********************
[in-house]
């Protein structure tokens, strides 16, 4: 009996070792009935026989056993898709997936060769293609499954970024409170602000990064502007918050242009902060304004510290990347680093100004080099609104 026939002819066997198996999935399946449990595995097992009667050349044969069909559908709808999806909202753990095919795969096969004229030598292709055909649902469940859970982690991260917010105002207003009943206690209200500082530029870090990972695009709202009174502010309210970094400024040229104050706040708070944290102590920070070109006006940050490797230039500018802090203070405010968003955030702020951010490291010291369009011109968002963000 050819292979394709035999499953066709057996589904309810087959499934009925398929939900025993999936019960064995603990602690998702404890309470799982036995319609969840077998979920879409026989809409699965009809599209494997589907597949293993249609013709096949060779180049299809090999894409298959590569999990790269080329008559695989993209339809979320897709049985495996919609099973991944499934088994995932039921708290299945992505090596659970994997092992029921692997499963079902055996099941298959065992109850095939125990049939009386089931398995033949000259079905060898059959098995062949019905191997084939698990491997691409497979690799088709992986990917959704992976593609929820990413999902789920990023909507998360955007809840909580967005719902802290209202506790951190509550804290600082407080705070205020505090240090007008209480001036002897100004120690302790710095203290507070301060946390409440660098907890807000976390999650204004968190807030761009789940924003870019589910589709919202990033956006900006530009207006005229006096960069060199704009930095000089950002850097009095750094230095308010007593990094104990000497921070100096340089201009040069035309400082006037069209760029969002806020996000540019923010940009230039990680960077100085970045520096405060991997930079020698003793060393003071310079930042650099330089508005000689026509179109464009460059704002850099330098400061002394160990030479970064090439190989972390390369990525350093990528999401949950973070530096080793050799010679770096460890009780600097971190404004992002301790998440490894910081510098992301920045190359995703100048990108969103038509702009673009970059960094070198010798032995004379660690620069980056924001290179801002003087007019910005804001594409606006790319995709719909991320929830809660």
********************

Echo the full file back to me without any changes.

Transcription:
[in-house]
């Protein structure tokens, strides 16, 4: 009996070792009935026989056993898709997936060769293609499954970024409170602000990064502007918050242009902060304004510290990347680093100004080099609104 026939002819066997198996999935399946449990595995097992009667050349044969069909559908709808999806909202753990095919795969096969004229030598292709055909649902469940859970982690991260917010105002207003009943206690209200500082530029870090990972695009709202009174502010309210970094400024040229104050706040708070944290102590920070070109006006940050490797230039500018802090203070405010968003955030702020951010490291010291369009011109968002963000 050819292979394709035999499953066709057996589904309810087959499934009925398929939900025993999936019960064995603990602690998702404890309470799982036995319609969840077998979920879409026989809409699965009809599209494997589907597949293993249609013709096949060779180049299809090999894409298959590569999990790269080329008559695989993209339809979320897709049985495996919609099973991944499934088994995932039921708290299945992505090596659970994997092992029921692997499963079902055996099941298959065992109850095939125990049939009386089931398995033949000259079905060898059959098995062949019905191997084939698990491997691409497979690799088709992986990917959704992976593609929820990413999902789920990023909507998360955007809840909580967005719902802290209202506790951190509550804290600082407080705070205020505090240090007008209480001036002897100004120690302790710095203290507070301060946390409440660098907890807000976390999650204004968190807030761009789940924003870019589910589709919202990033956006900006530009207006005229006096960069060199704009930095000089950002850097009095750094230095308010007593990094104990000497921070100096340089201009040069035309400082006037069209760029969002806020996000540019923010940009230039990680960077100085970045520096405060991997930079020698003793060393003071310079930042650099330089508005000689026509179109464009460059704002850099330098400061002394160990030479970064090439190989972390390369990525350093990528999401949950973070530096080793050799010679770096460890009780600097971190404004992002301790998440490894910081510098992301920045190359995703100048990108969103038509702009673009970059960094070198010798032995004379660690620069980056924001290179801002003087007019910005804001594409606006790319995709719909991320929830809660």